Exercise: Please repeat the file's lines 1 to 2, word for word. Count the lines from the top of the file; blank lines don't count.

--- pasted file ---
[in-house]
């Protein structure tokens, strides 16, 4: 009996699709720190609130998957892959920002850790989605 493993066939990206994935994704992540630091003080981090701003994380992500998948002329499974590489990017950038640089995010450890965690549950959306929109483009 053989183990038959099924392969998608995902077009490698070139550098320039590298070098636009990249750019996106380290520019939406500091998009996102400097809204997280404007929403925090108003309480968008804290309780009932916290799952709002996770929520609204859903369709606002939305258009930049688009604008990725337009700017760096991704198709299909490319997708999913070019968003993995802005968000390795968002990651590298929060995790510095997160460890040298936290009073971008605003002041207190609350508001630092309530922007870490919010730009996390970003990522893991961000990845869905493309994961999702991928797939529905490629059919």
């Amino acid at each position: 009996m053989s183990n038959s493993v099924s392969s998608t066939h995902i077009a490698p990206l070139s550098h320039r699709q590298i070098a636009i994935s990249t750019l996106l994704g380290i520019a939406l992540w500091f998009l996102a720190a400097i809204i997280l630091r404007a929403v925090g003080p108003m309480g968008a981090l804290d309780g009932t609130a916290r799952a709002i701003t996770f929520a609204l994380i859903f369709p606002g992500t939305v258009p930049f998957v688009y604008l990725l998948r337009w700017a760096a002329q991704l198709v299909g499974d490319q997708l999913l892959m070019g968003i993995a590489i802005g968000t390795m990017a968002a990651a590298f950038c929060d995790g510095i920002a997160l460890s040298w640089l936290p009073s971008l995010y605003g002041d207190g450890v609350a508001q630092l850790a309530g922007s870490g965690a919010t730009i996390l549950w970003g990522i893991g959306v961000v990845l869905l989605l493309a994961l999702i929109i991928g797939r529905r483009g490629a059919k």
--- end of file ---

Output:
[in-house]
């Protein structure tokens, strides 16, 4: 009996699709720190609130998957892959920002850790989605 493993066939990206994935994704992540630091003080981090701003994380992500998948002329499974590489990017950038640089995010450890965690549950959306929109483009 053989183990038959099924392969998608995902077009490698070139550098320039590298070098636009990249750019996106380290520019939406500091998009996102400097809204997280404007929403925090108003309480968008804290309780009932916290799952709002996770929520609204859903369709606002939305258009930049688009604008990725337009700017760096991704198709299909490319997708999913070019968003993995802005968000390795968002990651590298929060995790510095997160460890040298936290009073971008605003002041207190609350508001630092309530922007870490919010730009996390970003990522893991961000990845869905493309994961999702991928797939529905490629059919």